Richard Gott

Richard Gott has written several books about Latin America, including Land without Evil: Utopian Journeys across the South American Watershed.

What do we remember about Cornelius Cardew? That he was a brilliant avant-garde composer who pioneered free improvisation and led a Scratch Orchestra of musicians and artists; that he wrote a polemical tract alleging that Stockhausen ‘serves imperialism’; and that, after spending a decade as a prominent Maoist, he was killed by a hit-and-run driver, in an apparent accident that conspiracy theorists have liked to construe as the work of the intelligence services.

Diary: Paraguayan Power

Richard Gott, 21 February 2008

At one end of the desolate park that stretches down from the public buildings of Asunción to the bay adjacent to the Paraguay River, where conquistadors first found refuge in the 16th century, stands a strange construction of concrete and metal that looks more like a contemporary artwork than a memorial. Scrambled within the cement are bronze hands sticking out and an upturned human face, crushed beneath an immense cube of concrete: the destroyed remains of the statue of General Alfredo Stroessner, one of the infamous dictators of the second half of the 20th century. He ruled here for 34 years, from a coup in 1954 until his overthrow in 1989, an annus mirabilis in Paraguay as well as in Eastern Europe.

Wafted to India: Unlucky Wavell

Richard Gott, 5 October 2006

For a schoolboy at Winchester in the 1950s, it was difficult to avoid the dramatic tombstone in the college cloisters. The memorial carries the simple legend WAVELL, deeply etched into the surface of a stone buried horizontally in the grass, and it joins those of other Wykehamists who are remembered there: George Mallory, lost on Everest in 1924, and William Whiting, who wrote the hymn...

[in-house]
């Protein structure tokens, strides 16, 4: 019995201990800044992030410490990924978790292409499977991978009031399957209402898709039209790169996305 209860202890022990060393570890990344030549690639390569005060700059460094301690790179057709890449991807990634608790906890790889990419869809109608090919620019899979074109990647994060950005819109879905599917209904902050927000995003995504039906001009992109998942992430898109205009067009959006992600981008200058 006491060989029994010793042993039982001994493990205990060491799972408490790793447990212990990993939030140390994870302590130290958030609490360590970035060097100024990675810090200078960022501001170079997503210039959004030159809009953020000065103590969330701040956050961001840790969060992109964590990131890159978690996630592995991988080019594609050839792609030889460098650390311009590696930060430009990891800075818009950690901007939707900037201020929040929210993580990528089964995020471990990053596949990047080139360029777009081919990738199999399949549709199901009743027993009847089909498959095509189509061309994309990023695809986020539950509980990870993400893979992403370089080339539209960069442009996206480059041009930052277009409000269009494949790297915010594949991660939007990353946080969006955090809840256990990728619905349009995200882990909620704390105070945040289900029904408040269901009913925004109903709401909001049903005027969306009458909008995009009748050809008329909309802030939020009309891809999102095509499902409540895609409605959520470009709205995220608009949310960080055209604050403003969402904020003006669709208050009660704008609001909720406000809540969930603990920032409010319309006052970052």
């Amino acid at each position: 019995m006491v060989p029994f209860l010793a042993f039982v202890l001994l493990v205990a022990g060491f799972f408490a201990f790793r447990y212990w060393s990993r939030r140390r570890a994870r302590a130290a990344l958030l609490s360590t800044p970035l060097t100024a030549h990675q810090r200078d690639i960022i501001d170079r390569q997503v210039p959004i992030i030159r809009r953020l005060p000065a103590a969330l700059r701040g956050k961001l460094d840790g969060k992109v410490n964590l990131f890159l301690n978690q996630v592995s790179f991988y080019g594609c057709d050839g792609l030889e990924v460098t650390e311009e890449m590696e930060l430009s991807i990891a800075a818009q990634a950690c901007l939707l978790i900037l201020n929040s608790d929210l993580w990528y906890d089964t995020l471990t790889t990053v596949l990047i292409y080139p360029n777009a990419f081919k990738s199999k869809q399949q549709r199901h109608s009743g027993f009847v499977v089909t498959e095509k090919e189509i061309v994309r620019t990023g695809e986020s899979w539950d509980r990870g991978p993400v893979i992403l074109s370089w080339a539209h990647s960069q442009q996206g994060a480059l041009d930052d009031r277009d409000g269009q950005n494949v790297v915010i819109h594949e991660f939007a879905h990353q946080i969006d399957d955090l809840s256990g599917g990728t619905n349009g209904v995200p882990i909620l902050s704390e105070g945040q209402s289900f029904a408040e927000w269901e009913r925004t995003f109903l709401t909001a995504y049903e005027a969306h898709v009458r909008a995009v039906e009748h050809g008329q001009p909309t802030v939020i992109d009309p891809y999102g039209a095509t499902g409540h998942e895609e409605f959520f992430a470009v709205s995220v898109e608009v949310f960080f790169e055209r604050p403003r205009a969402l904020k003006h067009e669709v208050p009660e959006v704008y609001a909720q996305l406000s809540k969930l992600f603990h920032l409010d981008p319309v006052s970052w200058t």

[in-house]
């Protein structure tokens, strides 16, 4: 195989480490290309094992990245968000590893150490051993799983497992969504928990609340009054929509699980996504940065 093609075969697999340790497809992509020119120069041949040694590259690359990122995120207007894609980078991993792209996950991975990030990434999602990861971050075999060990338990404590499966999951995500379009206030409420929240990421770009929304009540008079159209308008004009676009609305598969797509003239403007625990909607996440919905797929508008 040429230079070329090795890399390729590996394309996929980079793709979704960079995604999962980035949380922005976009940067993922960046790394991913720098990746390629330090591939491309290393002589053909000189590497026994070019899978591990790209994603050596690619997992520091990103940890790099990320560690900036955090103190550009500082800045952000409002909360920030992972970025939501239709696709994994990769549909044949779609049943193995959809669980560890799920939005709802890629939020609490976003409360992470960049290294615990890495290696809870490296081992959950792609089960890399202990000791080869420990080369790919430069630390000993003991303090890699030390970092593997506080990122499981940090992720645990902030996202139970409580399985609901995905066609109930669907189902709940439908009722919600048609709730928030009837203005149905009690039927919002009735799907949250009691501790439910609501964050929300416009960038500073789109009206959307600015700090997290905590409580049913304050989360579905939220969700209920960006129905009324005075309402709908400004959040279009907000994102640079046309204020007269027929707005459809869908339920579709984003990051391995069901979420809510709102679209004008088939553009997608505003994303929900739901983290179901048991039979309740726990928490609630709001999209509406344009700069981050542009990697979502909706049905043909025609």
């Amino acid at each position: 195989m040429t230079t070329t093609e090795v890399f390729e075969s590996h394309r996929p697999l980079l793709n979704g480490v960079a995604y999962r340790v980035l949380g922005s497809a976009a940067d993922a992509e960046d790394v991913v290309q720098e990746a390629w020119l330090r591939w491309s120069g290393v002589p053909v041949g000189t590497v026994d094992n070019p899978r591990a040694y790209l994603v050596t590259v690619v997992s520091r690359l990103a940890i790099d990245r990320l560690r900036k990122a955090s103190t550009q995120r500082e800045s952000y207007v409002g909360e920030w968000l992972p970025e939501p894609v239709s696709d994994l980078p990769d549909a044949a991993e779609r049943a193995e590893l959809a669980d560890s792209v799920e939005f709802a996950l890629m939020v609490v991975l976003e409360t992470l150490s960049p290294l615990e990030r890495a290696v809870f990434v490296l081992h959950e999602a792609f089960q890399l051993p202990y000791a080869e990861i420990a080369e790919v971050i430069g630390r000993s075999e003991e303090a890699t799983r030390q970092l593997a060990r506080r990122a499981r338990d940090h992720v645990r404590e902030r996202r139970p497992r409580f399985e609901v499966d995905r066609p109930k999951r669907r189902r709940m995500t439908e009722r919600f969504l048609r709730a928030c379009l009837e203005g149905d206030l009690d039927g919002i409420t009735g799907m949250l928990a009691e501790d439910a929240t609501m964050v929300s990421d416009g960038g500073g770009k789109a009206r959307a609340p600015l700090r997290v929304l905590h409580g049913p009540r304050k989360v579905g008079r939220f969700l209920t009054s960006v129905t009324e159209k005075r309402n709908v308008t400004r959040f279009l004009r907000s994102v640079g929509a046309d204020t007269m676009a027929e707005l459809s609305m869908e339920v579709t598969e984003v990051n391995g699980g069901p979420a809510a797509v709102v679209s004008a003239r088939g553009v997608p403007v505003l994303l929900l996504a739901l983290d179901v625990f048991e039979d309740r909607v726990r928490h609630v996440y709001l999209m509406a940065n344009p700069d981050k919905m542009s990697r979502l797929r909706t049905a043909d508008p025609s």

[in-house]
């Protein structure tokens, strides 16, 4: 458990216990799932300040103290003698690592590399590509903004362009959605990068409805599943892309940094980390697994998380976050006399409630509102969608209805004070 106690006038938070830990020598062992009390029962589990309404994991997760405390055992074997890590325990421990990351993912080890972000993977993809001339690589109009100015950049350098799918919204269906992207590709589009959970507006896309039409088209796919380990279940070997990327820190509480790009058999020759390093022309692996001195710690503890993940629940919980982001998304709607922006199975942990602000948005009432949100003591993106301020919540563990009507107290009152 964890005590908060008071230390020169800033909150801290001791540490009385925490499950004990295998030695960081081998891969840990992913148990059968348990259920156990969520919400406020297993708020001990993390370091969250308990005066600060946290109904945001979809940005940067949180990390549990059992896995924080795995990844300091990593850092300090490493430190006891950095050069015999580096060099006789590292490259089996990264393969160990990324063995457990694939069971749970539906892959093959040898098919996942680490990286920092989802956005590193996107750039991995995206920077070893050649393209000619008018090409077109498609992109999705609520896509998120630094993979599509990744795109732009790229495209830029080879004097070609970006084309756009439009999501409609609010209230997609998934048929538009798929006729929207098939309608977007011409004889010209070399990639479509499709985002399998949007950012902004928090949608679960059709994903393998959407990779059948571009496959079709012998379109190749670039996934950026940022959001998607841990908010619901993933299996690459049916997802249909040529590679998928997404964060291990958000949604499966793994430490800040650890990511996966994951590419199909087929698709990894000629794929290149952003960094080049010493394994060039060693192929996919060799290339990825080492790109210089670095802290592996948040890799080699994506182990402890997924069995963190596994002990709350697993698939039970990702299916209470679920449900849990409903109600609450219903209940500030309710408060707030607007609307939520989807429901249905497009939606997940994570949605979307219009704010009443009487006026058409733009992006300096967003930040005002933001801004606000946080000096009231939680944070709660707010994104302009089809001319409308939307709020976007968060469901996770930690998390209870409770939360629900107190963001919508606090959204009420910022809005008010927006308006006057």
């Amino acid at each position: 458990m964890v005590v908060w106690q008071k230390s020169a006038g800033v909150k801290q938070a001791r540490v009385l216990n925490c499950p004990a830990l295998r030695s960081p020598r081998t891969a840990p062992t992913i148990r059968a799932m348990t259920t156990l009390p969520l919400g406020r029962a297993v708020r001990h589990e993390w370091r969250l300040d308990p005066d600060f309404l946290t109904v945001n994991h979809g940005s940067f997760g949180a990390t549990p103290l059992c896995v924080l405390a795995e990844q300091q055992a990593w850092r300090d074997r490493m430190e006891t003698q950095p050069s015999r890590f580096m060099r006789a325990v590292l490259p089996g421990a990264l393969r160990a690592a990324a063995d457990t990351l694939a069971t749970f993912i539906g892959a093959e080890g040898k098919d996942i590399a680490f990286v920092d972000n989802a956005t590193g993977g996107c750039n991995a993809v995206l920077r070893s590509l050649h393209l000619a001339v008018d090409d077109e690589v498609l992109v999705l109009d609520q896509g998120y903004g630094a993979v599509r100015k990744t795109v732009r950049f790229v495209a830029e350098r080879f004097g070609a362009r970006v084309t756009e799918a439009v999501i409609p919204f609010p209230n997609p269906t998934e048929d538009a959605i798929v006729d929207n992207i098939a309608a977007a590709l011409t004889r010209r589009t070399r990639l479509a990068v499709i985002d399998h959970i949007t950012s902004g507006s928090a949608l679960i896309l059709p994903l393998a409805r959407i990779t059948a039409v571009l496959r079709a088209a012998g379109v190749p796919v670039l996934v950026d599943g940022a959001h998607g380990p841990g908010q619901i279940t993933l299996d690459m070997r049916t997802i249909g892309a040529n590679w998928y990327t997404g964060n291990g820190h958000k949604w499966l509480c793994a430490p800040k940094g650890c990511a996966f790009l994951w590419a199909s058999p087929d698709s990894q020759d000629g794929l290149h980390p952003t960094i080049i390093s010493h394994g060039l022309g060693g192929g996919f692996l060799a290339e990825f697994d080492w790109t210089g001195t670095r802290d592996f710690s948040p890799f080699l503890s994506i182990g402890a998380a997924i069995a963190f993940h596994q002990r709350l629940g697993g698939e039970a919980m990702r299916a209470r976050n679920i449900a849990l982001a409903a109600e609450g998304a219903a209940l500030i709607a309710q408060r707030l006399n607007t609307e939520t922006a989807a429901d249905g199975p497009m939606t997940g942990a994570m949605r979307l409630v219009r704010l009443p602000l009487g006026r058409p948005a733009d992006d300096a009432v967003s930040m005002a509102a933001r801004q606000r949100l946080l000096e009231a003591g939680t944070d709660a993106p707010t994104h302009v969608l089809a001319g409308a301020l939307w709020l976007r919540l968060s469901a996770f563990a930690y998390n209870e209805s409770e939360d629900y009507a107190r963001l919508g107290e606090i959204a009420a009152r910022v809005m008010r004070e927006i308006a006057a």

A new history of the British Empire might be expected to concern itself with such issues as the construction of military dictatorship through the imposition of martial law; the violent seizure and settlement of land; the genocidal destruction of indigenous peoples (and their culture and environment); the establishment of what is now called ‘institutional racism’; and the continuing...

The mountains of Venezuela rise up almost sheer from the shores of the Caribbean, with gashes of red earth below and vivid green forest above, the peaks entirely lost in grey cloud. From the aeroplane window I have often liked to imagine this as the land on which the local Indians stood when they first discovered Columbus on their beach in 1498 – although he landed some four hundred miles to the east, on the Peninsula de Paría, across the water from Trinidad.

From The Blog
9 October 2012

With Hugo Chávez’s election victory, the uncertainty that had built up about Venezuela’s future, sloppily fostered by the media in Europe and the United States, was swept away at a stroke. Venezuela enjoyed one of those great explosions of popular joy and excitement on Sunday night that occur just occasionally in Latin America, and of which I have been privileged to watch not a few. It may not survive – the euphoria created by Chávez’s Bolivarian Revolution may evaporate as quickly as it began – but it should be enjoyed while it lasts. Chávez is the most popular figure not just in Venezuela but throughout Latin America, and it is high time that this was more widely recognised. Where in Europe can a politician achieve such popularity? On polling day I went to Zulia, a state in the far west that borders with Colombia.

Sacred Text: Guatemala

Richard Gott, 27 May 1999

On the way into Guatemala City from the airport on my first visit years ago, I was informed by the taxi-driver – who else? – of the death of the American Ambassador. It was August 1968, and John Gordon Mein had been assassinated that morning. This was an abrupt introduction to the complexities of Guatemalan politics, and I merely assumed – with the Vietnam War and the less-publicised Guatemalan guerrilla war of the Sixties well underway – that another imperial satrap had received his just deserts. The taxi-driver, however, thought it was bad news. There was an evening curfew and a 24-hour block on all journalistic reports leaving the country; it was not easy to discover quite what had taken place or to telex the story to the outside world.